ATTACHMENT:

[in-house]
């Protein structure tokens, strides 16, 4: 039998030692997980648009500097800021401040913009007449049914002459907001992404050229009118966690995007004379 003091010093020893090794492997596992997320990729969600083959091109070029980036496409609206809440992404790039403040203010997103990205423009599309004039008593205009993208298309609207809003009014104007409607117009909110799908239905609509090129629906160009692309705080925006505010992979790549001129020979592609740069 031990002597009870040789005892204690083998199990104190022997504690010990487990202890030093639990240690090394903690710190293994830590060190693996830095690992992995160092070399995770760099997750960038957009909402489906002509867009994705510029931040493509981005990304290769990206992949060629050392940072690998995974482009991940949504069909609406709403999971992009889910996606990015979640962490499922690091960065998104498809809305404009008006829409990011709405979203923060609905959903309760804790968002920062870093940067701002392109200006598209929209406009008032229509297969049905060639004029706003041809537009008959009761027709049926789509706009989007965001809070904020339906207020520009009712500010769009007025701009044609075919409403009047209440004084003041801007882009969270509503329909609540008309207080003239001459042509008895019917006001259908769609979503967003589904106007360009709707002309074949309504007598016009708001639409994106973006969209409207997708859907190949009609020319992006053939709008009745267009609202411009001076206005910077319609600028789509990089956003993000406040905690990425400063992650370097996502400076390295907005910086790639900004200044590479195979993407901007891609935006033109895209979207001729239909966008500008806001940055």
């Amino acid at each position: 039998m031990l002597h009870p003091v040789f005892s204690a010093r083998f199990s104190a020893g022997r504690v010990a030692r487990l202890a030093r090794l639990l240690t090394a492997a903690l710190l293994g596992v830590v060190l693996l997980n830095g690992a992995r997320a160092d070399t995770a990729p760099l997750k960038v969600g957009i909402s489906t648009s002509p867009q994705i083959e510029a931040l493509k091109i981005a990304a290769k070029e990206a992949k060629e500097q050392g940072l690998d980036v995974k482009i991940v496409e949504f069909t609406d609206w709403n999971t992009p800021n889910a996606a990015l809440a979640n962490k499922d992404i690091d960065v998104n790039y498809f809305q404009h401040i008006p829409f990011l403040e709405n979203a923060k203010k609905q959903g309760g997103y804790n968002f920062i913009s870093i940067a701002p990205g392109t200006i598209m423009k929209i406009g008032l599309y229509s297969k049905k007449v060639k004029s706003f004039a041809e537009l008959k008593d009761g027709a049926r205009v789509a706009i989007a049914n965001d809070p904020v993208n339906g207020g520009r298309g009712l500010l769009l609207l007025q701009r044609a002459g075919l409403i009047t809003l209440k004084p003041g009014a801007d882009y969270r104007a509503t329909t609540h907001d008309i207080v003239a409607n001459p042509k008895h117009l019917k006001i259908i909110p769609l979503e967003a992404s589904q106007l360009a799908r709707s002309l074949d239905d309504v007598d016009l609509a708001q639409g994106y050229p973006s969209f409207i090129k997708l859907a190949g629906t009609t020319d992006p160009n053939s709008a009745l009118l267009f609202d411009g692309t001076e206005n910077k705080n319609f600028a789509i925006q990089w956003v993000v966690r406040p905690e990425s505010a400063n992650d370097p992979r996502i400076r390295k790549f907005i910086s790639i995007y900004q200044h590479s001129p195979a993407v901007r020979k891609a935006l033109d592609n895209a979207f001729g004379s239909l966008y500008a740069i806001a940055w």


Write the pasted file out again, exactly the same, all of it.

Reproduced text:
[in-house]
């Protein structure tokens, strides 16, 4: 039998030692997980648009500097800021401040913009007449049914002459907001992404050229009118966690995007004379 003091010093020893090794492997596992997320990729969600083959091109070029980036496409609206809440992404790039403040203010997103990205423009599309004039008593205009993208298309609207809003009014104007409607117009909110799908239905609509090129629906160009692309705080925006505010992979790549001129020979592609740069 031990002597009870040789005892204690083998199990104190022997504690010990487990202890030093639990240690090394903690710190293994830590060190693996830095690992992995160092070399995770760099997750960038957009909402489906002509867009994705510029931040493509981005990304290769990206992949060629050392940072690998995974482009991940949504069909609406709403999971992009889910996606990015979640962490499922690091960065998104498809809305404009008006829409990011709405979203923060609905959903309760804790968002920062870093940067701002392109200006598209929209406009008032229509297969049905060639004029706003041809537009008959009761027709049926789509706009989007965001809070904020339906207020520009009712500010769009007025701009044609075919409403009047209440004084003041801007882009969270509503329909609540008309207080003239001459042509008895019917006001259908769609979503967003589904106007360009709707002309074949309504007598016009708001639409994106973006969209409207997708859907190949009609020319992006053939709008009745267009609202411009001076206005910077319609600028789509990089956003993000406040905690990425400063992650370097996502400076390295907005910086790639900004200044590479195979993407901007891609935006033109895209979207001729239909966008500008806001940055």
């Amino acid at each position: 039998m031990l002597h009870p003091v040789f005892s204690a010093r083998f199990s104190a020893g022997r504690v010990a030692r487990l202890a030093r090794l639990l240690t090394a492997a903690l710190l293994g596992v830590v060190l693996l997980n830095g690992a992995r997320a160092d070399t995770a990729p760099l997750k960038v969600g957009i909402s489906t648009s002509p867009q994705i083959e510029a931040l493509k091109i981005a990304a290769k070029e990206a992949k060629e500097q050392g940072l690998d980036v995974k482009i991940v496409e949504f069909t609406d609206w709403n999971t992009p800021n889910a996606a990015l809440a979640n962490k499922d992404i690091d960065v998104n790039y498809f809305q404009h401040i008006p829409f990011l403040e709405n979203a923060k203010k609905q959903g309760g997103y804790n968002f920062i913009s870093i940067a701002p990205g392109t200006i598209m423009k929209i406009g008032l599309y229509s297969k049905k007449v060639k004029s706003f004039a041809e537009l008959k008593d009761g027709a049926r205009v789509a706009i989007a049914n965001d809070p904020v993208n339906g207020g520009r298309g009712l500010l769009l609207l007025q701009r044609a002459g075919l409403i009047t809003l209440k004084p003041g009014a801007d882009y969270r104007a509503t329909t609540h907001d008309i207080v003239a409607n001459p042509k008895h117009l019917k006001i259908i909110p769609l979503e967003a992404s589904q106007l360009a799908r709707s002309l074949d239905d309504v007598d016009l609509a708001q639409g994106y050229p973006s969209f409207i090129k997708l859907a190949g629906t009609t020319d992006p160009n053939s709008a009745l009118l267009f609202d411009g692309t001076e206005n910077k705080n319609f600028a789509i925006q990089w956003v993000v966690r406040p905690e990425s505010a400063n992650d370097p992979r996502i400076r390295k790549f907005i910086s790639i995007y900004q200044h590479s001129p195979a993407v901007r020979k891609a935006l033109d592609n895209a979207f001729g004379s239909l966008y500008a740069i806001a940055w």